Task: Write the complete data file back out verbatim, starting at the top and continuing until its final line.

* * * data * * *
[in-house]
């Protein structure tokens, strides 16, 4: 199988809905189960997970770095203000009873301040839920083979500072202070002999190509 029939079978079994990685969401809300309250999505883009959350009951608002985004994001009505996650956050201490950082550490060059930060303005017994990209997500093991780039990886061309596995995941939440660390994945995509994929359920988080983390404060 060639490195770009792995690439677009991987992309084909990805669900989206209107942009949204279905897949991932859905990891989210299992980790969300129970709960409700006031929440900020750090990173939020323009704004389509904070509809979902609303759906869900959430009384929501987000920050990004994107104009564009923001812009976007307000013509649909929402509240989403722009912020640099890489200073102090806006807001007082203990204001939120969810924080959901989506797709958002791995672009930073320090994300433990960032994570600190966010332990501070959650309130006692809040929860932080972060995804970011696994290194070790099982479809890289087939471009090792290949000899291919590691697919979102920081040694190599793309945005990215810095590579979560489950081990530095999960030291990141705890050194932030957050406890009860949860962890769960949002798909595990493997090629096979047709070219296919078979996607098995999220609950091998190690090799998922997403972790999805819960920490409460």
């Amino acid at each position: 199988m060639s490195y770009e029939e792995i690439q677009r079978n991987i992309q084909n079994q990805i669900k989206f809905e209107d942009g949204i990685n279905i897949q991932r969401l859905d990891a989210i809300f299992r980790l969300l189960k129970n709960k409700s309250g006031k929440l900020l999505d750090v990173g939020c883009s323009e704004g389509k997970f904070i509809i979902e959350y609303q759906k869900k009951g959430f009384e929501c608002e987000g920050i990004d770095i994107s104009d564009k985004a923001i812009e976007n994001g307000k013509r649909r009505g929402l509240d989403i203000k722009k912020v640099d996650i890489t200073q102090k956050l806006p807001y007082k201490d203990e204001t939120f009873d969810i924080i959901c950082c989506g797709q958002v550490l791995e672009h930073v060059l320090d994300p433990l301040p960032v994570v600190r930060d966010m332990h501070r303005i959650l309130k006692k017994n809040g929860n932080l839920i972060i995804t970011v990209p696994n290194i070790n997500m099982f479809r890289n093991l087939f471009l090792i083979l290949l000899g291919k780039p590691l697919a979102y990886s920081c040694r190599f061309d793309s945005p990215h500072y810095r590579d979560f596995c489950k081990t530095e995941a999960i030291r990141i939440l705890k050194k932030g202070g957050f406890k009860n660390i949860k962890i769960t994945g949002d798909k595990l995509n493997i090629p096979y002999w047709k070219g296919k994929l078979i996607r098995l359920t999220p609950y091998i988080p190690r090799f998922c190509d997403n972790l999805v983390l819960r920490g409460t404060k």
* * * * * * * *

[in-house]
């Protein structure tokens, strides 16, 4: 199988809905189960997970770095203000009873301040839920083979500072202070002999190509 029939079978079994990685969401809300309250999505883009959350009951608002985004994001009505996650956050201490950082550490060059930060303005017994990209997500093991780039990886061309596995995941939440660390994945995509994929359920988080983390404060 060639490195770009792995690439677009991987992309084909990805669900989206209107942009949204279905897949991932859905990891989210299992980790969300129970709960409700006031929440900020750090990173939020323009704004389509904070509809979902609303759906869900959430009384929501987000920050990004994107104009564009923001812009976007307000013509649909929402509240989403722009912020640099890489200073102090806006807001007082203990204001939120969810924080959901989506797709958002791995672009930073320090994300433990960032994570600190966010332990501070959650309130006692809040929860932080972060995804970011696994290194070790099982479809890289087939471009090792290949000899291919590691697919979102920081040694190599793309945005990215810095590579979560489950081990530095999960030291990141705890050194932030957050406890009860949860962890769960949002798909595990493997090629096979047709070219296919078979996607098995999220609950091998190690090799998922997403972790999805819960920490409460």
């Amino acid at each position: 199988m060639s490195y770009e029939e792995i690439q677009r079978n991987i992309q084909n079994q990805i669900k989206f809905e209107d942009g949204i990685n279905i897949q991932r969401l859905d990891a989210i809300f299992r980790l969300l189960k129970n709960k409700s309250g006031k929440l900020l999505d750090v990173g939020c883009s323009e704004g389509k997970f904070i509809i979902e959350y609303q759906k869900k009951g959430f009384e929501c608002e987000g920050i990004d770095i994107s104009d564009k985004a923001i812009e976007n994001g307000k013509r649909r009505g929402l509240d989403i203000k722009k912020v640099d996650i890489t200073q102090k956050l806006p807001y007082k201490d203990e204001t939120f009873d969810i924080i959901c950082c989506g797709q958002v550490l791995e672009h930073v060059l320090d994300p433990l301040p960032v994570v600190r930060d966010m332990h501070r303005i959650l309130k006692k017994n809040g929860n932080l839920i972060i995804t970011v990209p696994n290194i070790n997500m099982f479809r890289n093991l087939f471009l090792i083979l290949l000899g291919k780039p590691l697919a979102y990886s920081c040694r190599f061309d793309s945005p990215h500072y810095r590579d979560f596995c489950k081990t530095e995941a999960i030291r990141i939440l705890k050194k932030g202070g957050f406890k009860n660390i949860k962890i769960t994945g949002d798909k595990l995509n493997i090629p096979y002999w047709k070219g296919k994929l078979i996607r098995l359920t999220p609950y091998i988080p190690r090799f998922c190509d997403n972790l999805v983390l819960r920490g409460t404060k």